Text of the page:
The Digital Production Partnership (DPP) has published a new specification for shooting and delivering Ultra High Definition (UHD) programmes.
The DPP said it will be implemented by all major UK broadcasters when they begin airing UHD content. So far, the BBC, ITV, Channel 4, Sky and BT Sport - which launched its UHD channel last year - have adopted the standard.
“When the DPP defined a common standard for file-based HD programme delivery, we were replacing the use of videotape for HD delivery,’ said DPP managing director Mark Harrison.
“But UHD is the first delivery format that has never existed on tape; and it is very exciting for the DPP and its Members to be able to help the industry get ready for this major upgrade in television picture quality.”
The DPP worked with the Advanced Media Workflow Association (AWMA) to extend the AS-11 file delivery format to include UHD parameters and to revise the way that metadata is carried within a programme file.
The specification is expected to be amended and updated as the nascent technology develops and broadcasters become more familiar with UHD.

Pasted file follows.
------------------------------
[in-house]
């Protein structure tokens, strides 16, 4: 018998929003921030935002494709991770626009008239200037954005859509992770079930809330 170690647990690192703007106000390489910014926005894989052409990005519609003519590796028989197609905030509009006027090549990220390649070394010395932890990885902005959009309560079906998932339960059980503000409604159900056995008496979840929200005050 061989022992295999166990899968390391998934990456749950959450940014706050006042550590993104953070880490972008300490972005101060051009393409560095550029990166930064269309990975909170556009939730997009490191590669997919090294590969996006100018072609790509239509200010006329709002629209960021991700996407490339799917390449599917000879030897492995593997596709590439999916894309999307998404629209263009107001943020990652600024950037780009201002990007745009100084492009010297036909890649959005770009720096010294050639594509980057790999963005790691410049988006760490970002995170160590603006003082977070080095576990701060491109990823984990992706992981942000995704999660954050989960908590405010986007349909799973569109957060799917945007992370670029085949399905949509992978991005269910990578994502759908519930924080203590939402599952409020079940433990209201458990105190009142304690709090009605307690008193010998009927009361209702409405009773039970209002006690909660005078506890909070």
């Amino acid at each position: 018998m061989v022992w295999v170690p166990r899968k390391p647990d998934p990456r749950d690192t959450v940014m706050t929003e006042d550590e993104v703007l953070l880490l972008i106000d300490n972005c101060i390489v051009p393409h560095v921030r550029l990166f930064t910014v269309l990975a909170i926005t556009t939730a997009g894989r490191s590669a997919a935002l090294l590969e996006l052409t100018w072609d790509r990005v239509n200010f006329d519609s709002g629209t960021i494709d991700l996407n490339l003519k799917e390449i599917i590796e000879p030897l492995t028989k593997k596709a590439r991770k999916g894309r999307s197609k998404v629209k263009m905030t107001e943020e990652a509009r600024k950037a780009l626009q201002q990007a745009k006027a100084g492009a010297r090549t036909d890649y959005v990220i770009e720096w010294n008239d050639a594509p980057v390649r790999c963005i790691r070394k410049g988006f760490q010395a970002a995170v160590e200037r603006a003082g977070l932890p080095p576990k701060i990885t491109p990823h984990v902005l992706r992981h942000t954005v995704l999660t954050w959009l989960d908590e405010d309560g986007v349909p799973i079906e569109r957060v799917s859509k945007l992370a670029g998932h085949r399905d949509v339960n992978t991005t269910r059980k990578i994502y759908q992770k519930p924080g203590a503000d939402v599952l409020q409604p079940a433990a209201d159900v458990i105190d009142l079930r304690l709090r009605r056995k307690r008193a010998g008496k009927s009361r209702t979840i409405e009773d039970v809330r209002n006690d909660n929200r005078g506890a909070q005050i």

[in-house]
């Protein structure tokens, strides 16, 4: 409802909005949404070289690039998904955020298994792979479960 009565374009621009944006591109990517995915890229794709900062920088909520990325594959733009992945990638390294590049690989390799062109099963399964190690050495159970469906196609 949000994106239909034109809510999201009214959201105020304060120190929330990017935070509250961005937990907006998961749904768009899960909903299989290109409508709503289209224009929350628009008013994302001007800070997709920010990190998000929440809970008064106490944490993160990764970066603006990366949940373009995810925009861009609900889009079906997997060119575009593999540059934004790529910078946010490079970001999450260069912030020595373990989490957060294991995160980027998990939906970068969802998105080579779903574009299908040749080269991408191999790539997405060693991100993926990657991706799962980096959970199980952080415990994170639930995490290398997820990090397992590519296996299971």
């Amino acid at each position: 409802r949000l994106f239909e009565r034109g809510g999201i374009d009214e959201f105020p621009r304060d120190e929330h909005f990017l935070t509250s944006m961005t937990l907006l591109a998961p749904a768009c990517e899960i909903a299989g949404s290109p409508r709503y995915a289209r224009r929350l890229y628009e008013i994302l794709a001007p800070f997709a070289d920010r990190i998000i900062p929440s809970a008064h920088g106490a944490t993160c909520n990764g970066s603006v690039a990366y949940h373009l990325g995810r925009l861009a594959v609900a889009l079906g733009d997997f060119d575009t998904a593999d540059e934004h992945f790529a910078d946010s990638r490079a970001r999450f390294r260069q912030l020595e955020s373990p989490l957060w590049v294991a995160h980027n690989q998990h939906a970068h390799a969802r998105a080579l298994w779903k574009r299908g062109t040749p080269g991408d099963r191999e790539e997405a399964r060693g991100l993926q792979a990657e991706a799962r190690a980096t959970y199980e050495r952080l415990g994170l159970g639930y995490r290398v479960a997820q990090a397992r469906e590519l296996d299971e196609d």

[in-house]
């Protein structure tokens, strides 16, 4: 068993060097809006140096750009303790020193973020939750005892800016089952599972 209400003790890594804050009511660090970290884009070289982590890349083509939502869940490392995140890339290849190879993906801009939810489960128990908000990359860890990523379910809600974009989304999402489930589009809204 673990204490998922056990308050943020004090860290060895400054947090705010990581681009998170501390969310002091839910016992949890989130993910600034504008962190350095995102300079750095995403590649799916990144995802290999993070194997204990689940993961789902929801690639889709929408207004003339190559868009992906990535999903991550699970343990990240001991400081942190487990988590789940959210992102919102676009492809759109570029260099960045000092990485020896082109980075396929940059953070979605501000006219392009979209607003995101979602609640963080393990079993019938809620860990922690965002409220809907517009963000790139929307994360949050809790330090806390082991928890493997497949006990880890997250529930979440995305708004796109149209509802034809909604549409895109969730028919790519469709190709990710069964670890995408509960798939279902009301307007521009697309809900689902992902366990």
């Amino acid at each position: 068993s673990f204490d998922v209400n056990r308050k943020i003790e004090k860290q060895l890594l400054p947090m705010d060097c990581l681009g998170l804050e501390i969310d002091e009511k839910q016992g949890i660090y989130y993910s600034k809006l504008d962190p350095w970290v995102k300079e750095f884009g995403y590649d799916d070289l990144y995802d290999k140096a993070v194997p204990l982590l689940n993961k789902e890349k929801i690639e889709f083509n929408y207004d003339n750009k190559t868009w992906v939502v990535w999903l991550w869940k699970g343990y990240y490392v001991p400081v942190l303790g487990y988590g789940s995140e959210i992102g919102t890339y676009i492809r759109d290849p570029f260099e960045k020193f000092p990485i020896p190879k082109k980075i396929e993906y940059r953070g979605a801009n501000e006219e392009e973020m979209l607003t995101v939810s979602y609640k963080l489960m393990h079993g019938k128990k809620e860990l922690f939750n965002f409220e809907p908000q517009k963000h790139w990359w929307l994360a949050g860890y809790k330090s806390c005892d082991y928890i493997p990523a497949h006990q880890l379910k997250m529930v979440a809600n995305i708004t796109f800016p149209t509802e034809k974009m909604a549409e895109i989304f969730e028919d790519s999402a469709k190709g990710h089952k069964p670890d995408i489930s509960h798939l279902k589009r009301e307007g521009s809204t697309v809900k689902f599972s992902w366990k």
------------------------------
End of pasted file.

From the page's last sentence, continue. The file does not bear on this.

The DPP’s UHD spec – at a glance
Programmes must be shot, post-produced and delivered at:
- 3840 x 2160 pixels in an aspect ratio of 16:9
- 50 or 25 frames per second progressive (2160p/50 or 2160p/25)
- Colour sampling ratio of 4:2:0 or 4:2:2
Non-UHD material will be limited to 25% of a programme’s duration
Rushes shot with “most” cameras that have an image sensor under 2/3-inch will not be treated as UHD
The use of UHD cameras defined by the ITU as ‘Tier 2’ should be checked with broadcasters
Programmes must be delivered as files that conform to the AS-11 X1 specification, which specifies:
- MXF OP1a format
- AVC/H.264 codec video (10-bit, LongGOP or I-Frame)
UHD audio requirements are the same as for HD delivery
Click here for the full UHD spec on the DPP’s website.
The DPP has also published two guides for members of the organisation: a UHD Production Workflow Guide and UHD – For Real, a report from the DPP at Home event UHD which examines how and when UHD will enter the mainstream.
The reports has identified late 2017 as the projected ‘take off’ moment for UHD.